Two Ramlila groups in Bundelkhand are spreading the message of communal harmony through their epic performed by Hindu and Muslim artistes, who share the stage to enthral the audience free of charge.
Re-enactment of the Hindu epic Ramlila is tradition in several parts of Bundelkhand, but Shri Ramlila Mandal Trust Nowgawh and Ma Annapurna Ramlila Committee Chhatarpur have left a distinct mark on the age-old form of art.
The two groups have both Hindu and Muslims artistes, including actors, makeup artists, musicians and background artistes, coming together to perform with utmost dedication and religious fervour.
At Nowgawh, MLA Pushpendra Nath Pathak plays the character of Raja Janak. Speaking with HT, he said, Ramlila was first enacted by the trust in 1905 and has since continued to do so with the active support of members from the two communities.
Around eight to 10 Muslims participate in various acts of Ramlila here. Sartaz Alam, a local ward member, helps with stage management and is the third generation form his family to continue this tradition.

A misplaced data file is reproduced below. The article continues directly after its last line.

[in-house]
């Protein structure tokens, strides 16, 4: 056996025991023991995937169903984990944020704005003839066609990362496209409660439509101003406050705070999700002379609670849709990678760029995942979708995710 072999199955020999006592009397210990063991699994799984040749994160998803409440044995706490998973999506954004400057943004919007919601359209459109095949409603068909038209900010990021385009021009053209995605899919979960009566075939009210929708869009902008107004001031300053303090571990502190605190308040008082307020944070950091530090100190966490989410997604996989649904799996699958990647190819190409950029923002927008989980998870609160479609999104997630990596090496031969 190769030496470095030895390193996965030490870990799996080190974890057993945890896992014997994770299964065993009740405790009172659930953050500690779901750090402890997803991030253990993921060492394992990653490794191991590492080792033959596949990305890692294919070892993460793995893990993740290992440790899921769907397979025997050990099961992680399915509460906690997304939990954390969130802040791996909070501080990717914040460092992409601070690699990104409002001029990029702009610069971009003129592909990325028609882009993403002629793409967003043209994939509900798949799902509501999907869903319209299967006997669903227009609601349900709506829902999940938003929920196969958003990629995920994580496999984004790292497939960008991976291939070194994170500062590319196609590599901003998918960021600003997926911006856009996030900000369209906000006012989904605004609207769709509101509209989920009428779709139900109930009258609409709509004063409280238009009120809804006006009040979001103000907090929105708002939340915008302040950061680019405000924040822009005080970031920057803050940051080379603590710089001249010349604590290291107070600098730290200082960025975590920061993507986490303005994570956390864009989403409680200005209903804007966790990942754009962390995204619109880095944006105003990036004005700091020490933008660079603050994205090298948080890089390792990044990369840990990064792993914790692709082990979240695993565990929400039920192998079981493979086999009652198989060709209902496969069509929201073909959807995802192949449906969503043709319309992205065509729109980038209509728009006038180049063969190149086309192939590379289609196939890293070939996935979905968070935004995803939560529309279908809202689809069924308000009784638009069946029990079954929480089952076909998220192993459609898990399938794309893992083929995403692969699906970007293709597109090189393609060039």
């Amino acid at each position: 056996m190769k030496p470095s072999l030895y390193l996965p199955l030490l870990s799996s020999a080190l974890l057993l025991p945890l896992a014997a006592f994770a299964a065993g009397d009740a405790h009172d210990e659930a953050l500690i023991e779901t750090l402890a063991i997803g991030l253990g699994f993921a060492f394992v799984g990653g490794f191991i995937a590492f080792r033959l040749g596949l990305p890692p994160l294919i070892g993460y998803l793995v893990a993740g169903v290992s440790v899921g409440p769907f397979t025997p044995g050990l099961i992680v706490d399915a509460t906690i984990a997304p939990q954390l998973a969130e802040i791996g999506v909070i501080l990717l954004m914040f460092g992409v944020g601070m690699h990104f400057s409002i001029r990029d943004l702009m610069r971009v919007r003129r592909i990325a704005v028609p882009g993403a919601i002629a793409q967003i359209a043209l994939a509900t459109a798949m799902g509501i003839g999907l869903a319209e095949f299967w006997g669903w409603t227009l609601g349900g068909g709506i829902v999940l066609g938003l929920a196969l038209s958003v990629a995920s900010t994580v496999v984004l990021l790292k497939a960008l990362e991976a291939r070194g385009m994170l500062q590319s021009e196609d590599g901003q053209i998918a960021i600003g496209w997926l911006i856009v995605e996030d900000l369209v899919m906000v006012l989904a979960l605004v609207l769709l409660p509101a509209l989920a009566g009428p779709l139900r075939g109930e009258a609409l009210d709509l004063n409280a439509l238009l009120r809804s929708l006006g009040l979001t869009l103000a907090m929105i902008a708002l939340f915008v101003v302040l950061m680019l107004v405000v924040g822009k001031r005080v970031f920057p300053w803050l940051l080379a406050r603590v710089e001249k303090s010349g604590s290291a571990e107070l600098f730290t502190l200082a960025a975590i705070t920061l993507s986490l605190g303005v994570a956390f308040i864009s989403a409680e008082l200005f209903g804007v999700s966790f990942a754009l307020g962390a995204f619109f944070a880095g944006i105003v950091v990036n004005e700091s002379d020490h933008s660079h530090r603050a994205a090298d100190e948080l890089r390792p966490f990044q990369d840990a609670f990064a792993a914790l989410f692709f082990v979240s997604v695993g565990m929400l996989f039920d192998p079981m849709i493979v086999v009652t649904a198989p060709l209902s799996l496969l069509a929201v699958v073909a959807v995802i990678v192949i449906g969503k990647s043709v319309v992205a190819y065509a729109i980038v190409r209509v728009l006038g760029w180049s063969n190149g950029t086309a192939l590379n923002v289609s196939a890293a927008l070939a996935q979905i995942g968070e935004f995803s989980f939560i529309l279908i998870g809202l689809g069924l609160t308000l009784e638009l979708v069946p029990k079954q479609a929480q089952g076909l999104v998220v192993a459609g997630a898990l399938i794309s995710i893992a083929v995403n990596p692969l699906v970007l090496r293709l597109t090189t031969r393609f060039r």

Another artiste Salim said, “I am the second generation from my family to take part as a musician in the Ramlila; it gives us immense satisfaction and we are proud of it.”
Though Nowgawh town does not come under MLA Pathak’s assembly area, he has been living here and playing the character of Janak since 2011. It began when an artiste fell ill and had to be replaced immediately.
In Chhatarpur, the Ma Annapurna Ramlila Committee, which too is about 100 years old, to has a number of Muslim performers acting out Ramlila characters on stage.
Among them is Kayum Baksh, who plays the character of demon Mahrich. He said for the last 15-20 years, he has been playing various characters here.
“Sahjad Khan is our makeup artist who has been doing this work for many years. Mandodari’s role is played by Afzal Khan. It is our faith in god that motivates us to play characters of Ramlila as we believe god is one and our good acts will be counted,” he said.
The two enterprising groups come together to entertain the audience free of charge and, in the process, also teach them a valuable lesson on communal harmony.